Attorney General: With the Court's permission, in view of the unfortunate incident that has taken place, I shall have to arrange the evidence on Auschwitz differently. It was intended that Mr. Dinur should give us a general description, so that the other witnesses could supplement it on various partial aspects. I ask the Court's indulgence if the picture now will not be presented in the manner in which we originally planned. The witness Dinur will not be able to continue his evidence, I understand. He has been taken away from this building and his state of health will not permit him to continue.

I call Joseph Zalman Kleinman.

[The witness makes an affirmation.]

Presiding Judge: What is your full name?

Witness: Joseph Zalman Kleinman.

Attorney General: You live in Jerusalem, at 76 Shuk Beit Yisrael?

Witness Kleinman: That is my place of work.

Q. What is your home address?

A. 14 Rehov Hayeshiva.

Q. You were born on 30 January 1930?

A. Yes.

Q. And when you were 14 you were taken to Auschwitz?

A. Yes.

Q. You were there together with your father, your mother and your little sister?

A. Yes.

Q. Where were you taken from?

A. From the town Zeliz (Zeliezovce) in the Carpatho-Russian district.

Q. Where were you separated from the members of your family?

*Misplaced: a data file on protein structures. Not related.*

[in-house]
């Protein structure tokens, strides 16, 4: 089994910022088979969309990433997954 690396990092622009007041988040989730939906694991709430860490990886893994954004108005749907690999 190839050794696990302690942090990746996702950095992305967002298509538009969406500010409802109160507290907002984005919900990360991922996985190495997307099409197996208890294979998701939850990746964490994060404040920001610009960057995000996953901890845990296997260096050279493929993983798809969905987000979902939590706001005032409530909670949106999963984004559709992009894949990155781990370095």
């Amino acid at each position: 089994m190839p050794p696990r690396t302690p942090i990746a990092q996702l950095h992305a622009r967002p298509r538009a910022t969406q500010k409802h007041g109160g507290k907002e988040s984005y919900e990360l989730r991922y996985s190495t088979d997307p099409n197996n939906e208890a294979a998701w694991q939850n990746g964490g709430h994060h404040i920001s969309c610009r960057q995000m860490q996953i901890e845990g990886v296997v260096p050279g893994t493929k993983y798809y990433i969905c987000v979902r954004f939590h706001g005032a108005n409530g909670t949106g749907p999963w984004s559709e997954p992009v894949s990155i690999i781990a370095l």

A. At the railway station at Auschwitz.

Q. Who separated you?

A. A group of officers stood there. I was supporting my father - my father was week due to the fact that there was no water on the train. My brother, aged fifteen, walked ahead of me. He was sent off along with those who went to work. They separated me, too, from my father. They sent my father to one side, and my brother and I were sent with the adults to work.

Q. Did you ever see any of the members of your family again, after this?

A. I never saw any of them.

Q. What happened to them?

A. They were taken to the gas chambers.

Q. They were taken to the gas chambers at Auschwitz?

A. Yes.

Q. What camp were you brought to?

A. To Camp A. That was the first camp, overlooking the town of Auschwitz.

Q. And, later on, they took away all the boys under sixteen?

A. Yes.

Q. And where were they taken to?